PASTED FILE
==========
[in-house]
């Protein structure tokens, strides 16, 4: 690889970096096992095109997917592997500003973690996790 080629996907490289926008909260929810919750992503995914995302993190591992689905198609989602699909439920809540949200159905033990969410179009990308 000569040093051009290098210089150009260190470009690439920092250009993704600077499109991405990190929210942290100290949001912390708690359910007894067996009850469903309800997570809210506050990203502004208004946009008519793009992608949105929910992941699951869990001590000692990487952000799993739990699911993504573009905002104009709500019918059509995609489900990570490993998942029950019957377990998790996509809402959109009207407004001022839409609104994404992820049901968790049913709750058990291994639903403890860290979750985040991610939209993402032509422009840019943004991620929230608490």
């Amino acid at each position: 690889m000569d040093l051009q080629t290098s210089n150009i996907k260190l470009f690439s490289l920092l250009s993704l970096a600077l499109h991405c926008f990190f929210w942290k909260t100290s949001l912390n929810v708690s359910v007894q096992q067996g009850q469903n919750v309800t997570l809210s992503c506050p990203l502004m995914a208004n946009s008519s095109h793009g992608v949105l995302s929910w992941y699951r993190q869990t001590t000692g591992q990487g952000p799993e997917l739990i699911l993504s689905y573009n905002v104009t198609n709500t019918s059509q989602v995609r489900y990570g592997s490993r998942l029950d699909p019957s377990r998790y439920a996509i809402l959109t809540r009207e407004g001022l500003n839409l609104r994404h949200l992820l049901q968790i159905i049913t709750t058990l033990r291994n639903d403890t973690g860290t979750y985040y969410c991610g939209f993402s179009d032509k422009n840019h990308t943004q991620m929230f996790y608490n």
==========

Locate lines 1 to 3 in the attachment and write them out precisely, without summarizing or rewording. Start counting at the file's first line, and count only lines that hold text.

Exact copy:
[in-house]
């Protein structure tokens, strides 16, 4: 690889970096096992095109997917592997500003973690996790 080629996907490289926008909260929810919750992503995914995302993190591992689905198609989602699909439920809540949200159905033990969410179009990308 000569040093051009290098210089150009260190470009690439920092250009993704600077499109991405990190929210942290100290949001912390708690359910007894067996009850469903309800997570809210506050990203502004208004946009008519793009992608949105929910992941699951869990001590000692990487952000799993739990699911993504573009905002104009709500019918059509995609489900990570490993998942029950019957377990998790996509809402959109009207407004001022839409609104994404992820049901968790049913709750058990291994639903403890860290979750985040991610939209993402032509422009840019943004991620929230608490």
């Amino acid at each position: 690889m000569d040093l051009q080629t290098s210089n150009i996907k260190l470009f690439s490289l920092l250009s993704l970096a600077l499109h991405c926008f990190f929210w942290k909260t100290s949001l912390n929810v708690s359910v007894q096992q067996g009850q469903n919750v309800t997570l809210s992503c506050p990203l502004m995914a208004n946009s008519s095109h793009g992608v949105l995302s929910w992941y699951r993190q869990t001590t000692g591992q990487g952000p799993e997917l739990i699911l993504s689905y573009n905002v104009t198609n709500t019918s059509q989602v995609r489900y990570g592997s490993r998942l029950d699909p019957s377990r998790y439920a996509i809402l959109t809540r009207e407004g001022l500003n839409l609104r994404h949200l992820l049901q968790i159905i049913t709750t058990l033990r291994n639903d403890t973690g860290t979750y985040y969410c991610g939209f993402s179009d032509k422009n840019h990308t943004q991620m929230f996790y608490n």